search.noResults

search.searching

note.createNoteMessage

search.noResults

search.searching

orderForm.title

orderForm.productCode
orderForm.description
orderForm.quantity
orderForm.itemPrice
orderForm.price
orderForm.totalPrice
orderForm.deliveryDetails.billingAddress
orderForm.deliveryDetails.deliveryAddress
orderForm.noItems
Sponsored by WORKFORCE DEVELOPMENT


Innovation In Action: Workforce Strategies For 2018 and Beyond


Mark Woodka, CEO, OnShift C


onstraints drive innovation. And there is no bigger constraint facing senior living than the


current workforce shortage. The project- ed 1.2 million new employees needed by 2025 has become a reality as the number of job openings in senior living has more than doubled the number of new hires. As a senior living provider, you can’t


ignore this trend. To ensure you have the workforce needed to perform at a high level, you must get creative to attract and retain talent in 2018 and beyond. Here are three innovative ways to stand out from the crowd.


Recruit from retail Just last month, Sears Holdings announced that it would close 45 Kmart and 18 Sears stores in January 2018. And other large re- tailers like J.C. Penney and Macy’s will also be downsizing in the coming months. This will create an unemployment pool that’s ripe for the picking. Providers can make themselves more


attractive to retail workers by highlighting the perks that they offer and reducing any barriers preventing potential workers from applying. Many providers are now commu- nicating their willingness to train those new to health care and even offering to pay for any certifications needed. Job postings should also capitalize on the do-good nature of the industry and the ful- fillment that comes with being a part of it. According to a study from the Intelligence Group, 64% of millennials say it’s a priority for them to make the world a better place. Let these prospective applicants know a career in senior living represents an oppor- tunity to help people on a daily basis.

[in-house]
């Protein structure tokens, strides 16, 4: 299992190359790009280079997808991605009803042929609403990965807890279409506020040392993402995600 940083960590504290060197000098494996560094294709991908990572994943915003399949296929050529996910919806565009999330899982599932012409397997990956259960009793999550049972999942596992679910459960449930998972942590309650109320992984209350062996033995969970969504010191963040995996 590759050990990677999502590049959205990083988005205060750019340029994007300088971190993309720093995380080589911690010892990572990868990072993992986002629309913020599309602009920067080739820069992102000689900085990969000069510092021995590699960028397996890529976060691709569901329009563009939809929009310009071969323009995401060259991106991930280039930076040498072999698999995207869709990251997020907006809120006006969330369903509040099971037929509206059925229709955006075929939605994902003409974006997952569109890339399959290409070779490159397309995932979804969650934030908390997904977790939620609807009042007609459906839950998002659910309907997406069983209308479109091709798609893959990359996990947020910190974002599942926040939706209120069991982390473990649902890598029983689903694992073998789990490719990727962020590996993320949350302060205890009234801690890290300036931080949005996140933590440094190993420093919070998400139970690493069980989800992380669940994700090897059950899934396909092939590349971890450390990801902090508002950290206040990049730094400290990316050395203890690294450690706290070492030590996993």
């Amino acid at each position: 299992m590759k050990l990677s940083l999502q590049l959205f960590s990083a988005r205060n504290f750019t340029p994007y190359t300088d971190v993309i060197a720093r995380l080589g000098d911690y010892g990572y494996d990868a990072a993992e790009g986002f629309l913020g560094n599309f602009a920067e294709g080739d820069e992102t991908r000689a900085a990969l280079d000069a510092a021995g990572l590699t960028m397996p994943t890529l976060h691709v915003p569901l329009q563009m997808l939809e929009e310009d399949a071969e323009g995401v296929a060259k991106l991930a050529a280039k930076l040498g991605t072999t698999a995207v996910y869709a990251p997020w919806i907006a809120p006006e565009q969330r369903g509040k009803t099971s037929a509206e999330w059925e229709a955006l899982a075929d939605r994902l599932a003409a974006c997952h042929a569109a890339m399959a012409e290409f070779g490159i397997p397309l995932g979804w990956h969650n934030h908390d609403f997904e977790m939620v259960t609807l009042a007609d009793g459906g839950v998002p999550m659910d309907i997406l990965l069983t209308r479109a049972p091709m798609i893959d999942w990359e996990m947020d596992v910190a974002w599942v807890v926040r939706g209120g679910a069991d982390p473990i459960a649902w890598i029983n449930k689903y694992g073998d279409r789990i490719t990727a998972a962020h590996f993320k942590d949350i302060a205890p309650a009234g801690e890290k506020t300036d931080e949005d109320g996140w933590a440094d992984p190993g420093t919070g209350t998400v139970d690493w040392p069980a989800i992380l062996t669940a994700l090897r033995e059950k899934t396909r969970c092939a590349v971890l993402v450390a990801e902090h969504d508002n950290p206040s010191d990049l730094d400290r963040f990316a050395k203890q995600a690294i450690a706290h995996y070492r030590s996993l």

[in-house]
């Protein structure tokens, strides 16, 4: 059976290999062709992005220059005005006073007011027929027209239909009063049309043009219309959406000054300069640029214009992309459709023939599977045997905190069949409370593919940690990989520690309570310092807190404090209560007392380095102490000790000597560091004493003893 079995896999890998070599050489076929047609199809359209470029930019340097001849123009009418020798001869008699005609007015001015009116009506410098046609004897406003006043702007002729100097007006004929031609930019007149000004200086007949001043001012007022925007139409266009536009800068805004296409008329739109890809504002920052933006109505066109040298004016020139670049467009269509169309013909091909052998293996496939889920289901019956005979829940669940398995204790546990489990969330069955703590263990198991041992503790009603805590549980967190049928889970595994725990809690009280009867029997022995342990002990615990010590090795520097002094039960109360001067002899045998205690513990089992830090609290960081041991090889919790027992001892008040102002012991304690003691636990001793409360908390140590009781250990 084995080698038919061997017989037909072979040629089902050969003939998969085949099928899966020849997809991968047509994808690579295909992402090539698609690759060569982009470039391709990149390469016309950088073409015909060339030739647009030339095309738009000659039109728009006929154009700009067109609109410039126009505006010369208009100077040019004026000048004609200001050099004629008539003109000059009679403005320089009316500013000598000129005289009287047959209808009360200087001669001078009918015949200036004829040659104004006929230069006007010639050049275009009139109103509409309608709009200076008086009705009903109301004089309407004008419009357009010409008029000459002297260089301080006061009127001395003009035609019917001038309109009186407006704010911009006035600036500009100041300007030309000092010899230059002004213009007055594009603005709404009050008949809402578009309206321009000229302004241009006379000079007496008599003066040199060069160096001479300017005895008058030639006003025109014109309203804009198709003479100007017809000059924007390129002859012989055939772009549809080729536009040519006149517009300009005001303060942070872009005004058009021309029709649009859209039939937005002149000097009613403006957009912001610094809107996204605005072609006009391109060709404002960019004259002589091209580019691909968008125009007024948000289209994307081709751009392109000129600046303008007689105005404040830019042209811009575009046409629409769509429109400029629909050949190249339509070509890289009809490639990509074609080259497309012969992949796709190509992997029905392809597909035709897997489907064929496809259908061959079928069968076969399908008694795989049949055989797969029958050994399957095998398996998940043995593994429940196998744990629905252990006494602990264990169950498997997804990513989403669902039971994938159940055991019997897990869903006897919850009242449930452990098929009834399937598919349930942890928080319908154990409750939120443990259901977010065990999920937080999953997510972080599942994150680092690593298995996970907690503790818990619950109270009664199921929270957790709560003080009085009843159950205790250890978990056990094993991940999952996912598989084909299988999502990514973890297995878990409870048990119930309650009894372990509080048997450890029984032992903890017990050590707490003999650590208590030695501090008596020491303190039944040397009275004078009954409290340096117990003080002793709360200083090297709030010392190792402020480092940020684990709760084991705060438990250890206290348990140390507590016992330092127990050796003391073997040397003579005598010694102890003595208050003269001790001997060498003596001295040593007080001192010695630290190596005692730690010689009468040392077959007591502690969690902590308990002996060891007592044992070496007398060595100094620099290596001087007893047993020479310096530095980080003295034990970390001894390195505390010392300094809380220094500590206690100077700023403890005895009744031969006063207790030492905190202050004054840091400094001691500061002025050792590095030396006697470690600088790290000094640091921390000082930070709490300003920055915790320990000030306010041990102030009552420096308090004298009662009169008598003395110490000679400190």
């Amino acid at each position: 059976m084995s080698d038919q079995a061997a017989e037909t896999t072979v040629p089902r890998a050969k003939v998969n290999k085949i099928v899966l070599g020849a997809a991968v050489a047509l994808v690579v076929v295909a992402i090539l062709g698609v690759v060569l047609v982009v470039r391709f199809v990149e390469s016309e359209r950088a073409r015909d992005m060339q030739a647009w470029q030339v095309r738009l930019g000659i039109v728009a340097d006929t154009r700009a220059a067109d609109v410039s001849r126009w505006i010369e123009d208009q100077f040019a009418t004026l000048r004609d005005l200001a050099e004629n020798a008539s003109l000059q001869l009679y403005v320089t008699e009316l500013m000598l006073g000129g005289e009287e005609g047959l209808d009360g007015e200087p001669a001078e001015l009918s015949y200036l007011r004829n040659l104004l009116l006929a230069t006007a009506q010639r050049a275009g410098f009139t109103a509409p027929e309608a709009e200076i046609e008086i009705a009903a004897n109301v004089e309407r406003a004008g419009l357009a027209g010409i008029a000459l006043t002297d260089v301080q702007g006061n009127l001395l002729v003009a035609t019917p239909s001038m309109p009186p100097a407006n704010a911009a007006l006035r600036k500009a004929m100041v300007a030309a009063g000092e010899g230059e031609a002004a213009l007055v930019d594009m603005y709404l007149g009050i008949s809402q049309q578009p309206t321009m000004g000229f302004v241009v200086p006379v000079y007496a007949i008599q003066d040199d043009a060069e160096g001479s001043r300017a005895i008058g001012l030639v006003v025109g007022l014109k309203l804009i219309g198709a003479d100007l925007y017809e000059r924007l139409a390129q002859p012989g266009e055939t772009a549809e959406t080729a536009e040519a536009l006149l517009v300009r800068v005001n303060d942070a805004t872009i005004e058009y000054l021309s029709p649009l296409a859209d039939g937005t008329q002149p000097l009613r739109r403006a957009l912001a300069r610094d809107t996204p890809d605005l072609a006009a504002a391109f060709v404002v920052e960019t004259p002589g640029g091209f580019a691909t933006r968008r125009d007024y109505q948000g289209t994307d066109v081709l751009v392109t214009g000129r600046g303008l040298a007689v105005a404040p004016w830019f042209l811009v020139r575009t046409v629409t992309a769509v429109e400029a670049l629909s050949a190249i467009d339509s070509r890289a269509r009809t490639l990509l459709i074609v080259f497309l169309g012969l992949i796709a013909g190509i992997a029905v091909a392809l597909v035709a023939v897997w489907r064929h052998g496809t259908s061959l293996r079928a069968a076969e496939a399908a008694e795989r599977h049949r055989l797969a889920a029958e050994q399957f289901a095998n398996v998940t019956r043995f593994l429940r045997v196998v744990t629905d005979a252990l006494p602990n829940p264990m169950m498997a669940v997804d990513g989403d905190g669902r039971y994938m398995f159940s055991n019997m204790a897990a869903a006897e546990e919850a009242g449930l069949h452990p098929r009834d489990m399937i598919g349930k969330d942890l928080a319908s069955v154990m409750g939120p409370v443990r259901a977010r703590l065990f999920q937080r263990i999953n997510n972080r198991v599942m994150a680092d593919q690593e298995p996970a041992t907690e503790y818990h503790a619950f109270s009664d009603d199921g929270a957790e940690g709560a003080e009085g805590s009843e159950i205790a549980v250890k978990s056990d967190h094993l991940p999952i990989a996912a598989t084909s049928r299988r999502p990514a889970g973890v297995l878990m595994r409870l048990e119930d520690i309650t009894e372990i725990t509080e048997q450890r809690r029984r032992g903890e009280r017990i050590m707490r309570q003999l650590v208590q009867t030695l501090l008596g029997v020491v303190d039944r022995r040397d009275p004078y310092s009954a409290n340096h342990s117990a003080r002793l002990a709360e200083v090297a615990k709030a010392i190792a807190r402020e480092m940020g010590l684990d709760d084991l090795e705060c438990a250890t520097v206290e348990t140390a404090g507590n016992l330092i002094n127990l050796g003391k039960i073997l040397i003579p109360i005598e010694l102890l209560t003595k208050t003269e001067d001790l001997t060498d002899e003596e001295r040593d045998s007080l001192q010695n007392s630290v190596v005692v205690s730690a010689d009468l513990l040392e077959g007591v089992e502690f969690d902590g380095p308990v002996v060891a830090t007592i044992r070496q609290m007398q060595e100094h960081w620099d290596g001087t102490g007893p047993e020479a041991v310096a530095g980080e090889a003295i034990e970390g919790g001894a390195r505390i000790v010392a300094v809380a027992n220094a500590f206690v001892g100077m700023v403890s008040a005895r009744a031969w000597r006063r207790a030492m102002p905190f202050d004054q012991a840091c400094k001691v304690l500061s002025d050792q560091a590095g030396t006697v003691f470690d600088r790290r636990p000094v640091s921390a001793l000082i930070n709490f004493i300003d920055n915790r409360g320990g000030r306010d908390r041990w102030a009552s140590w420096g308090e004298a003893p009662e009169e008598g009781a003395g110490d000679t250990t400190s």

Touch base with your HR department to


make sure they’re offering online job appli- cations that are mobile-friendly and brief. I have heard time and again that organiza- tions lose applicants if it takes more than two minutes to apply online.


Get flexible & go mobile A hot topic among providers is offering more flexible shift times. Many caregivers work multiple jobs, go to school, and/or juggle family responsibilities—making it difficult to consistently schedule them for standard eight-hour shifts. Consider offering shorter shift lengths to


cover peak times. This not only meets the work-life balance needs of the millennial workforce, but is also an effective way to attract and retain caregivers looking to work less hours. In fact, I recently spoke to a senior living


provider who has added two- and four-hour shift times. They have found this is a big win for employees approaching retirement who are looking to work less hours, but still want to continue caring for the residents they serve. In addition, providers should use mobile


technology to their advantage by giving staff better access to and control of their sched- ules. This allows employees to be alerted to open shifts and empowers them to pick up additional shifts, all from the palm of their hands. Providers that offer workers some flexi-


bility in schedules gain an instant advan- tage over those that don’t. Working with employees to find best-fit schedules shows them that your organization cares about their needs—making them more likely to stay long-term.


Ask & act to engage Annual surveys are outdated and ineffective if you’re truly trying to evolve your work- place culture. An employee who has an issue in February probably won’t stick around to voice that concern come December during a yearly survey. Instead, set up processes for employees to


communicate and share feedback openly on a more consistent basis. More frequent surveys can capture actionable staff feedback and pre- vent small issues from becoming larger ones. The benefits of collecting frequent em-


ployee feedback are two-fold. Simply getting staff involved and giving them a voice cre- ates engagement, plus their input can lead to process improvements that will make your organization a place people want to work. These are just a few strategies to consid-


er when planning for 2018. The workforce shortage is not expected to get better any time soon, but thinking outside the box when attracting, engaging, and retaining employees can make a positive impact on your 2018 performance.


ISSUE 6 2017 / ARGENTUM.ORG 49


Page 1  |  Page 2  |  Page 3  |  Page 4  |  Page 5  |  Page 6  |  Page 7  |  Page 8  |  Page 9  |  Page 10  |  Page 11  |  Page 12  |  Page 13  |  Page 14  |  Page 15  |  Page 16  |  Page 17  |  Page 18  |  Page 19  |  Page 20  |  Page 21  |  Page 22  |  Page 23  |  Page 24  |  Page 25  |  Page 26  |  Page 27  |  Page 28  |  Page 29  |  Page 30  |  Page 31  |  Page 32  |  Page 33  |  Page 34  |  Page 35  |  Page 36  |  Page 37  |  Page 38  |  Page 39  |  Page 40  |  Page 41  |  Page 42  |  Page 43  |  Page 44  |  Page 45  |  Page 46  |  Page 47  |  Page 48  |  Page 49  |  Page 50  |  Page 51  |  Page 52  |  Page 53  |  Page 54  |  Page 55  |  Page 56  |  Page 57  |  Page 58  |  Page 59  |  Page 60  |  Page 61  |  Page 62  |  Page 63  |  Page 64  |  Page 65  |  Page 66  |  Page 67  |  Page 68